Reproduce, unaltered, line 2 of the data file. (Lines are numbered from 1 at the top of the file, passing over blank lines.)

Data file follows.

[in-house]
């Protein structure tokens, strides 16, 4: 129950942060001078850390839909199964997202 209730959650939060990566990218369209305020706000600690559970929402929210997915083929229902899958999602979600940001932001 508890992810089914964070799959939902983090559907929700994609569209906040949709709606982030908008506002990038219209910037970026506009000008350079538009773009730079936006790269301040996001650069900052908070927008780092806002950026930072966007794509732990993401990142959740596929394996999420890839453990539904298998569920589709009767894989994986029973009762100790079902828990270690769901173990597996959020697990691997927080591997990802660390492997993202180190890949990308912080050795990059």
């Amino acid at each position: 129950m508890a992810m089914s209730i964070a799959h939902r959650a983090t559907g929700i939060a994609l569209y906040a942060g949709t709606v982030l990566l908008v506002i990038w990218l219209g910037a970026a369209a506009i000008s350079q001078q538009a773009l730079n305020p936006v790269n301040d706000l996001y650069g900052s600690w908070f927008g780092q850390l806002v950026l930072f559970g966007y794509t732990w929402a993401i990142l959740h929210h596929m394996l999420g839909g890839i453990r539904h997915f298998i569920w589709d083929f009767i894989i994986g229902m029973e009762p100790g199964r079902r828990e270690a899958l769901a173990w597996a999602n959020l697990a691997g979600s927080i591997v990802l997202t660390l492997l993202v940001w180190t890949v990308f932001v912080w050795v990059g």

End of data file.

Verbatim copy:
């Protein structure tokens, strides 16, 4: 129950942060001078850390839909199964997202 209730959650939060990566990218369209305020706000600690559970929402929210997915083929229902899958999602979600940001932001 508890992810089914964070799959939902983090559907929700994609569209906040949709709606982030908008506002990038219209910037970026506009000008350079538009773009730079936006790269301040996001650069900052908070927008780092806002950026930072966007794509732990993401990142959740596929394996999420890839453990539904298998569920589709009767894989994986029973009762100790079902828990270690769901173990597996959020697990691997927080591997990802660390492997993202180190890949990308912080050795990059």